The “crooked cops” thing has always been a cheap mechanism for half-heartedly trying to justify brazenly indiscriminate violence. It didn’t work well in Max Payne 3, where “police corruption” becomes a blanket rationale for Payne to shotgun São Paulo’s finest at point blank, and it shouldn’t work in Arkham Origins.
For some reason though I think it does, perhaps only in the context of the game’s other shortcomings, but still it works. Batman is supposed to be extremely delineating. While Batman may in fact be a fascist, part of the case for why he might not be is that 1.) he’s a super-smart detective and so 2.) always “gets his guy.” To the degree that the character has powers that are nontraditional (e.g. “always winning,” etc.), one of them is certainly that he never beats up the “wrong people.” And though it would be interesting to have that expectation/understanding subverted more often, they way it plays out in the Arkham games is that any entity the player is allowed to assault necessarily “had it coming.”
That would be too convenient (and maybe still is) if the caped crusader were only ever brutalizing bums, hooligans, and dangerously insane psychotics. But the fact that Origins has him go after the police as well helps take the logic of his “detective super power” such a necessary but ludicrous end point as to subvert the entire convention. Whether it’s because the Batman of Origins is still just starting out (one particular mess-up late in the game reveals just how much farther he has to go before he’s “really” Batman), or the game is trying to showcase a “pre-Batman” Gotham in which the lines between good and bad have yet to be effectively drawn, I think the narrative decision helps open up the possibilities for interpreting the hero and his counterparts in ways that the previous two games did not.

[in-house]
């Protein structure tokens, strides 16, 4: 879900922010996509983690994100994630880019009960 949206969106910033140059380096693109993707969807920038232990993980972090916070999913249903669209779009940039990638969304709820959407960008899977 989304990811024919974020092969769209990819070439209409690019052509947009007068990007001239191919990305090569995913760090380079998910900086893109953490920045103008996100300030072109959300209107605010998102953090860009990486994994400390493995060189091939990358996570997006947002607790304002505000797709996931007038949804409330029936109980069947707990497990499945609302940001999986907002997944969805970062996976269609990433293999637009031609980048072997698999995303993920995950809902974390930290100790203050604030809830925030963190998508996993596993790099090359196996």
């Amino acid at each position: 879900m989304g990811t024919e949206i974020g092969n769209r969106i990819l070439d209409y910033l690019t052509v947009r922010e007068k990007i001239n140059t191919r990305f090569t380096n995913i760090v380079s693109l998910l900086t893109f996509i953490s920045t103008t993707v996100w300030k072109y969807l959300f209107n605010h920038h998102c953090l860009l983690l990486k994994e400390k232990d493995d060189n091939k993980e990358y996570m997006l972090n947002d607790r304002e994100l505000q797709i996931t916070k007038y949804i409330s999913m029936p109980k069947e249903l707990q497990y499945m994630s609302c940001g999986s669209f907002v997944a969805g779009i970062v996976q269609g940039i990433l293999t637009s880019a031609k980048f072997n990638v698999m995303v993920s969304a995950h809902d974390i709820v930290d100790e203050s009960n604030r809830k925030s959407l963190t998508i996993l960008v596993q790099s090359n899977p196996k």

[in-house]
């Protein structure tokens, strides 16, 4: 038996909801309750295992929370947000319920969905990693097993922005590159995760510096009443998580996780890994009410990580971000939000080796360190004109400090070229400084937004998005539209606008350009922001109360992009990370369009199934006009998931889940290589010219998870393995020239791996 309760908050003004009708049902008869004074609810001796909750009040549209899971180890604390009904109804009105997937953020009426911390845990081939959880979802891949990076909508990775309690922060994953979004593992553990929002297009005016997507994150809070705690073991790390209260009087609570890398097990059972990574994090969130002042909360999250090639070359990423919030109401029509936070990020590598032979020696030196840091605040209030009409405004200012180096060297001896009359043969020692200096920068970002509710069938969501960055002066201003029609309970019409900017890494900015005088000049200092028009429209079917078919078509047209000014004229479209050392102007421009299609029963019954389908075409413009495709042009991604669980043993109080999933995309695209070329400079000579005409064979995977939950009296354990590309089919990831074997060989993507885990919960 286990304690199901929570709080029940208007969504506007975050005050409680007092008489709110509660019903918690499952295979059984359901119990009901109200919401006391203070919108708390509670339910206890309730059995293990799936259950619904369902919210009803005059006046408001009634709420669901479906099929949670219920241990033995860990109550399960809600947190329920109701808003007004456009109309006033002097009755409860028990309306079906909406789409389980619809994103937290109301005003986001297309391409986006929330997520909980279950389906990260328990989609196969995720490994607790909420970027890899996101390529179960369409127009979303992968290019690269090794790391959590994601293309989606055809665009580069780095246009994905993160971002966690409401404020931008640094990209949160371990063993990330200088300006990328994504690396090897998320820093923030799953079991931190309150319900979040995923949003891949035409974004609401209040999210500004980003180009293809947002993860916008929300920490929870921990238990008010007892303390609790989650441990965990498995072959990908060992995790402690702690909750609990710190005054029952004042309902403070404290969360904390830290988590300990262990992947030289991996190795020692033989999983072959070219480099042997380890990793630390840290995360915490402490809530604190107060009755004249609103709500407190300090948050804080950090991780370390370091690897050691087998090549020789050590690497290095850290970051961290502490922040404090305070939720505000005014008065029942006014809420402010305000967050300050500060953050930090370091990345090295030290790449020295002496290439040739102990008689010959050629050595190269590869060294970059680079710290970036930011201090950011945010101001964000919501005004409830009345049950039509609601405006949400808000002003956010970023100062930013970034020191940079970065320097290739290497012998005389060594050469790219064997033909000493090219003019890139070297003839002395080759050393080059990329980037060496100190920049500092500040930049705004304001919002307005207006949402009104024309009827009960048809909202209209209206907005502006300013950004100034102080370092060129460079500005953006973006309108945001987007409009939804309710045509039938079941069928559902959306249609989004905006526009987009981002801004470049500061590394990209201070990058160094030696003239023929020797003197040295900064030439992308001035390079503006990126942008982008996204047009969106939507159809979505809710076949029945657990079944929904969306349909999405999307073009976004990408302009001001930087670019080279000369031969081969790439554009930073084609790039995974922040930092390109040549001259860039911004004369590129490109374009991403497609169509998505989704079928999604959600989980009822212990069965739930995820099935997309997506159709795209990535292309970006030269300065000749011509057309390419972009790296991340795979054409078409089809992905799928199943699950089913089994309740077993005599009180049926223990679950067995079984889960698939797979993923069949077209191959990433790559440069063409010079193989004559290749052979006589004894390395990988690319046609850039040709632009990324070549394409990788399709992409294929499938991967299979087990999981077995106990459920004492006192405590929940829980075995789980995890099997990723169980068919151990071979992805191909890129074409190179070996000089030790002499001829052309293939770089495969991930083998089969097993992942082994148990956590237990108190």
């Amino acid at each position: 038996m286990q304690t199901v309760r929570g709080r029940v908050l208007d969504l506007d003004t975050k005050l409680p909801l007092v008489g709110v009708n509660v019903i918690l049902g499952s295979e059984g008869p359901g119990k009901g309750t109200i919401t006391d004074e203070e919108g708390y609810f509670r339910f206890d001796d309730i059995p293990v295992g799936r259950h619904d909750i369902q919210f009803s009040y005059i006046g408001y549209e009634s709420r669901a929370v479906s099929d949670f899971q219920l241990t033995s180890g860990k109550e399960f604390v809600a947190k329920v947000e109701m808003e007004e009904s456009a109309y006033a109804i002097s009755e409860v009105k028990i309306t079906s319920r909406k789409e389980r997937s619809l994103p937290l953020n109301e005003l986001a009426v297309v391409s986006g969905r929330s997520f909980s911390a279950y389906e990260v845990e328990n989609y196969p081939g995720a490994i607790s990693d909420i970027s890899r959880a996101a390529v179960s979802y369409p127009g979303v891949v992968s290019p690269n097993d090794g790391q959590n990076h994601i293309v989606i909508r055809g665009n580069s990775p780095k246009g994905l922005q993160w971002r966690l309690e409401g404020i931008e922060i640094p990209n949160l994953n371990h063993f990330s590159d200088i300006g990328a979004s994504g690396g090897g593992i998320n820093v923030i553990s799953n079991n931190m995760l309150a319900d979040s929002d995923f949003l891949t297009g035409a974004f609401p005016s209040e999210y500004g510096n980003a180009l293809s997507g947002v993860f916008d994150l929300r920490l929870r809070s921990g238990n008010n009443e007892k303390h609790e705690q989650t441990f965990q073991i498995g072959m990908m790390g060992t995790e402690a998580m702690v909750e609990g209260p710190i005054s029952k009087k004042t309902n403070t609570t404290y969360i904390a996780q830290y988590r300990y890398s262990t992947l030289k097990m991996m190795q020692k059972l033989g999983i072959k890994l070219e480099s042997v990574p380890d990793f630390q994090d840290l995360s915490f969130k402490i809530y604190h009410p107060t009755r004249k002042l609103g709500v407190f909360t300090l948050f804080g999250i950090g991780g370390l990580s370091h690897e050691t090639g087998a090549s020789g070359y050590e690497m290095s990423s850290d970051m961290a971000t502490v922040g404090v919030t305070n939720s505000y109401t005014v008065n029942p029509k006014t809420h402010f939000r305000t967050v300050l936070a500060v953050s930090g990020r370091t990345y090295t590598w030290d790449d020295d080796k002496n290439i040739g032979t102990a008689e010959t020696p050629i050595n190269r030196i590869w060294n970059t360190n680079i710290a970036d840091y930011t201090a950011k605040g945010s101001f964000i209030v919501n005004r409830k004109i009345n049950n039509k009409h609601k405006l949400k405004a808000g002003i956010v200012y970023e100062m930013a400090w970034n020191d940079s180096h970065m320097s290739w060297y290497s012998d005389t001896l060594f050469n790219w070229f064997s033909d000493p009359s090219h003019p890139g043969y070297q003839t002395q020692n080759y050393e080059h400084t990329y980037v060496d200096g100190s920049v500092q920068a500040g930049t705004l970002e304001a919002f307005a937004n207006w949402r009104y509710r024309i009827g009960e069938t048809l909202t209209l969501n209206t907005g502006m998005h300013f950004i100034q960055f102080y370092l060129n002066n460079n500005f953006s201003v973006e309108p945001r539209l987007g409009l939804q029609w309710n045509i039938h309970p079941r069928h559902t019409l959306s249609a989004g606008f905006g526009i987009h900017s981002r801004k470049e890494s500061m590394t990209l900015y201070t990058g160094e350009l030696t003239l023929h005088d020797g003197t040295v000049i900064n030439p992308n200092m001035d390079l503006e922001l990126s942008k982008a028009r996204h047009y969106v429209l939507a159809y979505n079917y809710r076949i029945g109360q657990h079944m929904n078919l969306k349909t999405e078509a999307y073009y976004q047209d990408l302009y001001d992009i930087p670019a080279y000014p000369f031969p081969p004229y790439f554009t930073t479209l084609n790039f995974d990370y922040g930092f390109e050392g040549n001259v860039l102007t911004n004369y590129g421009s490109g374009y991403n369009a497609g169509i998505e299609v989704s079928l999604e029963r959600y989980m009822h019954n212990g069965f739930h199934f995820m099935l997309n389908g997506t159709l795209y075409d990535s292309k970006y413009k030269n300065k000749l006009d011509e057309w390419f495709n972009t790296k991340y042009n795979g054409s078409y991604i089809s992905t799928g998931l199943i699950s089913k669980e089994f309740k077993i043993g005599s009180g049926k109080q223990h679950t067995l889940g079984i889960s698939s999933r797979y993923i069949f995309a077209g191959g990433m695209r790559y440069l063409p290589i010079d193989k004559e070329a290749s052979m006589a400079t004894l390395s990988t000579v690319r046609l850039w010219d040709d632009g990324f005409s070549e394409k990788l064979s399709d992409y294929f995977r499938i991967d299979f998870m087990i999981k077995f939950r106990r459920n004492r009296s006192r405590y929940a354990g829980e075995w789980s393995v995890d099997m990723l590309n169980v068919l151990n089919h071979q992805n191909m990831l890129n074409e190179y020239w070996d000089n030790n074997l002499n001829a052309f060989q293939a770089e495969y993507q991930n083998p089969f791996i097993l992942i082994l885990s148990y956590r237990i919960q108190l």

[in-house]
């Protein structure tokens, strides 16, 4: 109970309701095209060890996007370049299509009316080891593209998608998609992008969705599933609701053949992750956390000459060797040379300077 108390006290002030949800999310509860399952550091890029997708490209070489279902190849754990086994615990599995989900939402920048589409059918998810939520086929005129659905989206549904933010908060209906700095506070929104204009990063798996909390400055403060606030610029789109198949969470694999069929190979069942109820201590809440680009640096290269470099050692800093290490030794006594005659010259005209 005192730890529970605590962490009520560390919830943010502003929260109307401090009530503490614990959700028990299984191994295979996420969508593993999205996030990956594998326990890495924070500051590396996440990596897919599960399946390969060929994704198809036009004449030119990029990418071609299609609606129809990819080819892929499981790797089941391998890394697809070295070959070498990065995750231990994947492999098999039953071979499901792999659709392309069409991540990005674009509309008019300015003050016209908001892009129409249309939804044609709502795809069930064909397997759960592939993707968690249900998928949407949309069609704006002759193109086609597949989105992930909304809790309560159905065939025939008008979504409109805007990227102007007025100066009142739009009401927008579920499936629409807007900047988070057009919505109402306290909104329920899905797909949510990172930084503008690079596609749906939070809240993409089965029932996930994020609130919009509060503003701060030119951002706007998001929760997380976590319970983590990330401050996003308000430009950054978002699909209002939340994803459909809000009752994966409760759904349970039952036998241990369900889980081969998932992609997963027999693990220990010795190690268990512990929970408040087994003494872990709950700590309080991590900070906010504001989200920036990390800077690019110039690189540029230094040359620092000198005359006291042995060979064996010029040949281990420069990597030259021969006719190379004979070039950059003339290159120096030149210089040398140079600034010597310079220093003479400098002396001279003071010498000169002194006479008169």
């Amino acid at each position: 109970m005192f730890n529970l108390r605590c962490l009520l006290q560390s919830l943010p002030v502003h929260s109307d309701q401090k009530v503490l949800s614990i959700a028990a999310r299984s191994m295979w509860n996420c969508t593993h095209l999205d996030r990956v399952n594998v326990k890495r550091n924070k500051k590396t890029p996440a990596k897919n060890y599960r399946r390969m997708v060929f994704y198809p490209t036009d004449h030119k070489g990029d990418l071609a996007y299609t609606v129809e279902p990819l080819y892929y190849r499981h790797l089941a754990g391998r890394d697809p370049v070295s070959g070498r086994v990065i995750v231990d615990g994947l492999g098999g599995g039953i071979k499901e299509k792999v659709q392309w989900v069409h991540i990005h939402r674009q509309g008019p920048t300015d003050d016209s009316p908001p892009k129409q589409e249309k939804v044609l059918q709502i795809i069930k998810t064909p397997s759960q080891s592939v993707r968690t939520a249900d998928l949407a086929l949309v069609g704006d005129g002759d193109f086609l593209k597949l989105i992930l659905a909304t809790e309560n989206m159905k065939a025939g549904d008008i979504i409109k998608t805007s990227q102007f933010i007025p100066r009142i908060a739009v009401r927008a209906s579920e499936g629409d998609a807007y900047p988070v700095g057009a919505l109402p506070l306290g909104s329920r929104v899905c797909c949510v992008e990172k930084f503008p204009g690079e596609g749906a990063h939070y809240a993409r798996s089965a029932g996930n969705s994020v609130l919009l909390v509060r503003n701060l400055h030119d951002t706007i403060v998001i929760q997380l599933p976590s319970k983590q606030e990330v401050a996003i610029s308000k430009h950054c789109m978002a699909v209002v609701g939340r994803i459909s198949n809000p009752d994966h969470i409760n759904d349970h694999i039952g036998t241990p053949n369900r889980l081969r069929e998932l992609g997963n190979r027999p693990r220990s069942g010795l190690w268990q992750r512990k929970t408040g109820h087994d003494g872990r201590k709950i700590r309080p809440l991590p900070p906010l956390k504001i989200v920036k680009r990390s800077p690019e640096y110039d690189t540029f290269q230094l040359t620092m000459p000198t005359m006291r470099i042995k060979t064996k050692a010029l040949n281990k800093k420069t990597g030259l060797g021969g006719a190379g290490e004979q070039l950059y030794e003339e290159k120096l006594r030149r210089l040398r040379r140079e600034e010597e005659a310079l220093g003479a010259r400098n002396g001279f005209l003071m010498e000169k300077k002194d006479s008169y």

Either despite the game’s lack of polish and cliché story, or perhaps because of them, I felt like Origins offered me a much more “objective” position from which to observe the game. In laying some of its artifice so bare and trying so hard to dehumanize Batman (he might as well be Robocop), it felt easier to play as Batman instead of getting lost in actuallybeing him. I guess then Jaybird that I actually had something of the opposite reaction—Origins felt the least “immersive” of the three games to me, even if that turned out to be one of its strengths.